This heavy high fantasy manages moments of humor and beauty for a satisfying read.

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SNOW LIKE ASHES

From the Snow Like Ashes series , Vol. 1

A carefully crafted fantasy grapples with intense issues.

In Primoria, the world protagonist Meira inhabits, there are eight kingdoms: four Seasons, in a perpetual state of the season they’re named for, and four Rhythms that cycle through all four. Meira is one of the remaining eight free Winterians: Sixteen years prior to the opening of the book, King Angra of Spring attacked Winter, slaying its queen, destroying its Royal Conduit (a locket used by a female ruler to magically aid her country) and enslaving the surviving Winterians. Attempting to reclaim half the locket, Meira is captured but almost instantly escapes due to quick thinking and her military training—a feat that Raasch makes surprisingly believable. Her complicated relationship with Mather, heir to the Winterian throne, is put on hold when Spring scouts follow her to camp and the refugees must flee to the Rhythm of Cordell—where Meira meets the instantly likable Prince Theron and discovers she’s very much a pawn in a bigger game. The dramatic twist toward the end is impressive both in its believability and its unpredictability. Unfortunately, Raasch’s world is racialized, and the heroic Winterians are pale and beautiful. While the villain is also fair-skinned, the choice to valorize whiteness is perhaps ill-considered given the fraught history of racial stereotyping in high fantasy.

This heavy high fantasy manages moments of humor and beauty for a satisfying read. (Fantasy. 12 & up)

Pub Date: Oct. 14, 2014

ISBN: 978-0-06-228692-5

Page Count: 432

Publisher: Balzer + Bray/HarperCollins

Review Posted Online: Aug. 27, 2014

Kirkus Reviews Issue: Sept. 15, 2014

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Second installments in trilogies sometimes slump—here’s hoping the third book is a return to the vibrancy of the...

CHILDREN OF VIRTUE AND VENGEANCE

From the Legacy of Orisha series , Vol. 2

In this follow-up to Children of Blood and Bone (2018), Zélie and company are back, and the future of Orïsha hangs in the balance.

Zélie, now a maji Reaper, has achieved her goal and brought magic back to Orïsha, but at great cost. Grief and loss are strong themes throughout the book, compounded by guilt for Zélie, who feels responsible for her father’s death. Zélie and her older brother, Tzain, try to help Princess Amari ascend the throne, believing her family dead—but Queen Nehanda, Amari’s mother, is very much alive and more formidable than they could imagine. The trio join the Iyika, a band of rebel maji working to protect their persecuted people from threats new and old. Though the characters’ trauma reads as real and understandable, their decisions don’t always feel sensible or logical, often stemming from a lack of communication or forethought, which may leave readers frustrated. Though still commendable for its detailed worldbuilding, with an ending compelling enough to keep fans interested in the next installment, much of the book feels like navigating minefields of characters’ ill-advised decisions. All characters are black except for a secondary character with silky black hair, tan skin, and gray eyes “like teardrops.”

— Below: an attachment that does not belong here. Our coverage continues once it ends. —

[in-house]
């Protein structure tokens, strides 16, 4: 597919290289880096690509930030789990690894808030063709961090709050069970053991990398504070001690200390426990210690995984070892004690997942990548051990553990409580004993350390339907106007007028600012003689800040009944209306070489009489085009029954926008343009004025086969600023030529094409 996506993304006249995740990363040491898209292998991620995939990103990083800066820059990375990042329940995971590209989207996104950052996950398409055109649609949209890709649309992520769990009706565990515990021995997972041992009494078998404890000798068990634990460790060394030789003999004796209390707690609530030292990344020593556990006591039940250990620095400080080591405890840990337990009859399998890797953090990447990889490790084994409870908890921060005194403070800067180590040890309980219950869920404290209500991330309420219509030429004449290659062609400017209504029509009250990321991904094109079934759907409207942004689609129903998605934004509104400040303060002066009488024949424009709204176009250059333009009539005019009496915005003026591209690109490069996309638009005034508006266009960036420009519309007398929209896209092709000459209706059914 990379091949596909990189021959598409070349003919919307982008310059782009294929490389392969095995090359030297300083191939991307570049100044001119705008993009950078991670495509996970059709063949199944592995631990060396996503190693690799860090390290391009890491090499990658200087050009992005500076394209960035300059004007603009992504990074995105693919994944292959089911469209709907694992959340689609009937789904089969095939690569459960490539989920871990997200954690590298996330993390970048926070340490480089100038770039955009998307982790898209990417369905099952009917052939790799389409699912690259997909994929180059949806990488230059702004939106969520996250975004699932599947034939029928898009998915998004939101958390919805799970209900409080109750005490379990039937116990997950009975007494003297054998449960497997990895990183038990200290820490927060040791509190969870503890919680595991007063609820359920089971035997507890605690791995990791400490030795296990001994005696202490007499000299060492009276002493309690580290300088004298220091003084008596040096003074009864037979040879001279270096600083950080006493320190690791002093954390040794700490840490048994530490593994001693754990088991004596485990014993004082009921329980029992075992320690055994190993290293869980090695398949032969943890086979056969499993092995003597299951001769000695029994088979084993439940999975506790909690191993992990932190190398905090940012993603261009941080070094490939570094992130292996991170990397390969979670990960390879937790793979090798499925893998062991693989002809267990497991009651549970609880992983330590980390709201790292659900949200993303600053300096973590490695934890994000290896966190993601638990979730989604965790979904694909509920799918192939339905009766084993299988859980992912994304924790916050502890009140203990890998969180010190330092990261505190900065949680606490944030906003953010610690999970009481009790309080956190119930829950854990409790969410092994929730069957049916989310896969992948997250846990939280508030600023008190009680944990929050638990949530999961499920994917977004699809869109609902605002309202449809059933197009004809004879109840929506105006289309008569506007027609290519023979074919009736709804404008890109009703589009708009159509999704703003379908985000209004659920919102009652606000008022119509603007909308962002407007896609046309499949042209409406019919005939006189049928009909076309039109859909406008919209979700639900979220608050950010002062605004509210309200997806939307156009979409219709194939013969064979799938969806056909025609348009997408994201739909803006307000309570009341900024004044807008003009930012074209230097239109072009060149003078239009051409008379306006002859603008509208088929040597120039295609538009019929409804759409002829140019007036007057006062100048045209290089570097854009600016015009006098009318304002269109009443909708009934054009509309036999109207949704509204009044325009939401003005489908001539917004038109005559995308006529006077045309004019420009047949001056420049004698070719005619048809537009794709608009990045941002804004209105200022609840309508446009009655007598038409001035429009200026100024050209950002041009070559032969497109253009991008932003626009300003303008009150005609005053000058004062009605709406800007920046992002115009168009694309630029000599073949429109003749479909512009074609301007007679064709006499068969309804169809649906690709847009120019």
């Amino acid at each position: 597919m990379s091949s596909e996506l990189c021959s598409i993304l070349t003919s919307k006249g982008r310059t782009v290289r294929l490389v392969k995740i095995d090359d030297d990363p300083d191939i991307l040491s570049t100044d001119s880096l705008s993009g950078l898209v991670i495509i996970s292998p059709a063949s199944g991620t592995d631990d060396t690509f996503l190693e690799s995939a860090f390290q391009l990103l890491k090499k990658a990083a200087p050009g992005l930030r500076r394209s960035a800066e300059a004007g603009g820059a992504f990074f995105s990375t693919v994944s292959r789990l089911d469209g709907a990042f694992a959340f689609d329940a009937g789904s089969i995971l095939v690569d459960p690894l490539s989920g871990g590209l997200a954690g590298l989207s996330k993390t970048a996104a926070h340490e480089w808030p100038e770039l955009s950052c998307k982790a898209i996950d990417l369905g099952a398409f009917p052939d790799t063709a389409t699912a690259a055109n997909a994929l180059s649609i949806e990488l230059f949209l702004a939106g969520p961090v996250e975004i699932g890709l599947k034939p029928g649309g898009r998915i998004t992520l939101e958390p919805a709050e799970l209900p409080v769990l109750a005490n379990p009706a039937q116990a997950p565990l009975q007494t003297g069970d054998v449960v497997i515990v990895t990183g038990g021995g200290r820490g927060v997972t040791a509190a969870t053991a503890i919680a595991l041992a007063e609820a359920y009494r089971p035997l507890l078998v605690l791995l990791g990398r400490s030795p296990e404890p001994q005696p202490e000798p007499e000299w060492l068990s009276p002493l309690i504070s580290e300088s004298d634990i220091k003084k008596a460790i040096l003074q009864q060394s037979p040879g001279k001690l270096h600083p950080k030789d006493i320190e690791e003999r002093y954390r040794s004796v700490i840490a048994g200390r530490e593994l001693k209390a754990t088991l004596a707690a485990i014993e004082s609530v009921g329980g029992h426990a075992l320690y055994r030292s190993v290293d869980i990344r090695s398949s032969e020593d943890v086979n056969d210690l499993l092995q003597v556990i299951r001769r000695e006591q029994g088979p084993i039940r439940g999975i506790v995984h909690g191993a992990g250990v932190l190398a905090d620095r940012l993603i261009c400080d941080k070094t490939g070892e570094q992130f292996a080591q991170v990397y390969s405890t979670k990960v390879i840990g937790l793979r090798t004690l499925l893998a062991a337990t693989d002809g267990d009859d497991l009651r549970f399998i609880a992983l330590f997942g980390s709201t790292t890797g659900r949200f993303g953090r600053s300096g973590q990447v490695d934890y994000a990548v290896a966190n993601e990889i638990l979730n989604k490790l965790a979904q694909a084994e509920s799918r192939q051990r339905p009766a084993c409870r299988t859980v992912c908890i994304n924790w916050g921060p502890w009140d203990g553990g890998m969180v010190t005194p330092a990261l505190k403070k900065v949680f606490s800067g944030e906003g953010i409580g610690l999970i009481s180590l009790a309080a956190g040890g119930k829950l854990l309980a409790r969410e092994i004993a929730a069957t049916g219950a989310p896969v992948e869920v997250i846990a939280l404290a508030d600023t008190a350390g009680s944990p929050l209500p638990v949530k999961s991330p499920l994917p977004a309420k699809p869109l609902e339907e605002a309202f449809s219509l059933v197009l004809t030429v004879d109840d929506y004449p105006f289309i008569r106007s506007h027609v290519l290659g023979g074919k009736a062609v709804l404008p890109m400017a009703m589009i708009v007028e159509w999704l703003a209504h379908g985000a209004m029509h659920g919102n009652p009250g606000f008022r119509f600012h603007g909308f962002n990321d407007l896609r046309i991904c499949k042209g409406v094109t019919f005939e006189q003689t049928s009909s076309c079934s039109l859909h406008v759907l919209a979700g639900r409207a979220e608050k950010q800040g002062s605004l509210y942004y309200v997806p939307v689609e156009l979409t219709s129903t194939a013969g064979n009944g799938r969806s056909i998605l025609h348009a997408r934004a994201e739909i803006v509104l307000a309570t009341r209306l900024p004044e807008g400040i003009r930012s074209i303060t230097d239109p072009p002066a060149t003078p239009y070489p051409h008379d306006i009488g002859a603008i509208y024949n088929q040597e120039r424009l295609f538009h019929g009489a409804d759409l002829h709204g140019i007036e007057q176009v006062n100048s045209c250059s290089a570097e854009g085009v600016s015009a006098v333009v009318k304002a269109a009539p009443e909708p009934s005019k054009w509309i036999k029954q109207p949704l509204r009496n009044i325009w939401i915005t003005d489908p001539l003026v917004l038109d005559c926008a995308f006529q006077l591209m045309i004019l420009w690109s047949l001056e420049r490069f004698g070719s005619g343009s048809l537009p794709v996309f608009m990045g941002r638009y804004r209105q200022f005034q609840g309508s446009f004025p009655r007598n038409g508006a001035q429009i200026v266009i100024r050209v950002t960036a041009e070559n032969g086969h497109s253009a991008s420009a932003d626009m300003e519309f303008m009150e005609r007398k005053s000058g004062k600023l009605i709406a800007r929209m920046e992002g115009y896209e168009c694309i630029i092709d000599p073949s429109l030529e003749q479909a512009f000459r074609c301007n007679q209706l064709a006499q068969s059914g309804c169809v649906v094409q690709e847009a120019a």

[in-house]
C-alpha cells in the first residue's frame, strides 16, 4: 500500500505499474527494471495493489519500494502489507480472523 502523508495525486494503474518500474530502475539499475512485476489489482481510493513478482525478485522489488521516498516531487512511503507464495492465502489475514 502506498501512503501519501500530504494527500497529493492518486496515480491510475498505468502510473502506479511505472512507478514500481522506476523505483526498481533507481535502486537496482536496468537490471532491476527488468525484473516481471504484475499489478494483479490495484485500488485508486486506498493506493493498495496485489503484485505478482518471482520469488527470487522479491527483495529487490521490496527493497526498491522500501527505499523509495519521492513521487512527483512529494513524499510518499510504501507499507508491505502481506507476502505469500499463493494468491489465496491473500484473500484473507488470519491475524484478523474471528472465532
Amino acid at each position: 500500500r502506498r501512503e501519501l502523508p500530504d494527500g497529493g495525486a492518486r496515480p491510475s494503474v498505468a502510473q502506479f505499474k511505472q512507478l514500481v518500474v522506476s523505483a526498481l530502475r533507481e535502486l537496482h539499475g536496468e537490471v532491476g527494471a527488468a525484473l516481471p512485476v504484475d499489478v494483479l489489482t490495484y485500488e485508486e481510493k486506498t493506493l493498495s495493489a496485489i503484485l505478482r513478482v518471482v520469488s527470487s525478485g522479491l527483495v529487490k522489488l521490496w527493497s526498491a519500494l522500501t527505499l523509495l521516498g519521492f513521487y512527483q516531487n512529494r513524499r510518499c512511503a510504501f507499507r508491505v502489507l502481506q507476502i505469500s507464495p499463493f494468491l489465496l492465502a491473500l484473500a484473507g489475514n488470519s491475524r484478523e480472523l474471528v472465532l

Second installments in trilogies sometimes slump—here’s hoping the third book is a return to the vibrancy of the first. (Fantasy. 14-18)

Pub Date: Dec. 3, 2019

ISBN: 978-1-250-17099-6

Page Count: 416

Publisher: Henry Holt

Review Posted Online: Nov. 24, 2019

Kirkus Reviews Issue: Dec. 15, 2019

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An accomplished, exciting debut.

ALL THE STARS AND TEETH

A princess embarks on a dangerous path to the throne.

In the island kingdom of Visidia, where each person is allowed just one type of magic, only the members of the royal Montara family have the ability to wield the dangerous soul magic. Princess Amora is next in line to be High Animancer, but she must first prove to her people that she is powerful enough to use her magic to protect them. But something goes terribly wrong during a critical public ceremony, and Amora runs away with dashing pirate Bastian, whose rescue comes with a price: She must help him recover his own magic, stolen away by a dangerous man leading a growing rebellion that could bring down the whole kingdom. Debut author Grace wields her own magic with a skillful balancing act between high-stakes adventure (here there be monsters, mermaids, and high-seas shenanigans), bloody fantasy, and character development in a story with a lovable found family at its core. Amora yearns for adventure just as she welcomes her right to command her kingdom; her ferocious sense of duty and legitimate need to do good shine through. The novel’s further unravelling of dark secrets long kept comes with a recognized need for accountability and making amends which adds a thoughtful extra layer to the rich worldbuilding. Amora has copper-brown skin and dark, curly hair; other characters have a range of skin tones in this diverse world.

An accomplished, exciting debut. (guide to the kingdom) (Fantasy. 14-adult)

Pub Date: Feb. 4, 2020

ISBN: 978-1-250-30778-1

Page Count: 384

Publisher: Imprint

Review Posted Online: Nov. 19, 2019

Kirkus Reviews Issue: Dec. 15, 2019

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